If a divorced woman remarries, she must obtain her ex-husband’s consent to register her child to her new husband’s census registry. Even so, this child’s surname and location of family origin (a vital statistic known as bonjeok) follows the biological father’s. A child may be disgraced among peers when his or her surname differs from the stepfather’s.
In the case of unmarried women, children may follow their mother’s last name and place of origin. But that is only provided the identity of the father is unknown.
5. Would abolition of hojuje cause the destruction of the family unit?
Yurim scholars argues that hojuje is the foundation of Korea’s heritage, an established set of social morals and customs not found in Western society. Abolition of this family order will destroy the family order and lead to a shirking of responsibility. When individuals are emphasized, they say, Korea’s family-oriented heritage will collapse.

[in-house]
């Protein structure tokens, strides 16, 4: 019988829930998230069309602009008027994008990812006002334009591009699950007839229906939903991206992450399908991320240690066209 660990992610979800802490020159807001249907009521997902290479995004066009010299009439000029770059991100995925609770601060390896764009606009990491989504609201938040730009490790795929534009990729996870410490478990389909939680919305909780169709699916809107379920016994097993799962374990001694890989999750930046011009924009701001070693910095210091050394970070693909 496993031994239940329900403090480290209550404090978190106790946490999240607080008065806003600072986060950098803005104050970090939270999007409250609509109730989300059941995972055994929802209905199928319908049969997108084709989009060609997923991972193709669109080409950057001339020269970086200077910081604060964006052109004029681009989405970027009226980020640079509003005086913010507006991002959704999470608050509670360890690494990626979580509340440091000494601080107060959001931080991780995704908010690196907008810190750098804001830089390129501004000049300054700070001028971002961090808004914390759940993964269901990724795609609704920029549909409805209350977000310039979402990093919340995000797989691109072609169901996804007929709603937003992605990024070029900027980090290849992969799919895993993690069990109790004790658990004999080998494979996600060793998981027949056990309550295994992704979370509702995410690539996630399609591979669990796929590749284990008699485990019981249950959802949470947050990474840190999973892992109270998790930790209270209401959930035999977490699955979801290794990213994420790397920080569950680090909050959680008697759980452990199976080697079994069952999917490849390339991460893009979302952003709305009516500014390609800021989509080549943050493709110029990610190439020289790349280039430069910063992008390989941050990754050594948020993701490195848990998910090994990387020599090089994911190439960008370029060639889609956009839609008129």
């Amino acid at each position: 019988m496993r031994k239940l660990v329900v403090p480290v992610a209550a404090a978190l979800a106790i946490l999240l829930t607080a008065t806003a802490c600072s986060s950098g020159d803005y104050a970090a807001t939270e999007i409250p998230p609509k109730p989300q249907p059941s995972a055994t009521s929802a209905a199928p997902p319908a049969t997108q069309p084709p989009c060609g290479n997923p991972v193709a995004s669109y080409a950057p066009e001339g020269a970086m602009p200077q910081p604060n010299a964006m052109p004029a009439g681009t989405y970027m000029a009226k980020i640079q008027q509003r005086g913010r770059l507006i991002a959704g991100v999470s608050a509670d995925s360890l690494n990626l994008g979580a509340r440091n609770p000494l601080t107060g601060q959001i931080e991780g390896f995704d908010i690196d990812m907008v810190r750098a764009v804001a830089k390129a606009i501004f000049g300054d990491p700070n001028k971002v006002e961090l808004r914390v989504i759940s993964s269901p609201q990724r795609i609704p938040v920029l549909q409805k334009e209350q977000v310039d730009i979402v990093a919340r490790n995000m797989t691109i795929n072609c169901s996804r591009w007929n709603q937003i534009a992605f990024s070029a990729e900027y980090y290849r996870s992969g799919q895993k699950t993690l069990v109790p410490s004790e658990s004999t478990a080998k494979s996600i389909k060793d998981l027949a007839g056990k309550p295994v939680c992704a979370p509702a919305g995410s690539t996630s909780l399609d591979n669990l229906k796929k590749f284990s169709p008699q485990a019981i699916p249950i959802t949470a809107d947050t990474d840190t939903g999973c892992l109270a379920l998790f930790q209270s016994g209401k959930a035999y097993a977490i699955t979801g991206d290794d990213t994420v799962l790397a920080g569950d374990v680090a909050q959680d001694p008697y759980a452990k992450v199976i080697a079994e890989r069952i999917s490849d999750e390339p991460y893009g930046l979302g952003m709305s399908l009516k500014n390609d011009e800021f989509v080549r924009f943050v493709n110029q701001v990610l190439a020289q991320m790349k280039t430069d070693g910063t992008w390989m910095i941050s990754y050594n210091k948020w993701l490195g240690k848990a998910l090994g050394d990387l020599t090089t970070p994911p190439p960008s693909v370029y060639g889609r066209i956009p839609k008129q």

Defenders of hojuje assert that this will lead to a higher divorce rate. Fathers’ rights will be diminished, with men becoming increasingly isolated in society, they contend.
But women’s groups counter that abolishing hojuje will by no means lead to a spike in the divorce rate. For example, this did not happen in Japan and Switzerland, both of which once had family registry systems similar to hojuje, but eliminated them. The divorce rate in both nations remains lower than Korea’s. A patriarchial system such as hojuje, they argue, can only deepen conflict between couples and impinge on modern family life.
6. Alternatives to hojuje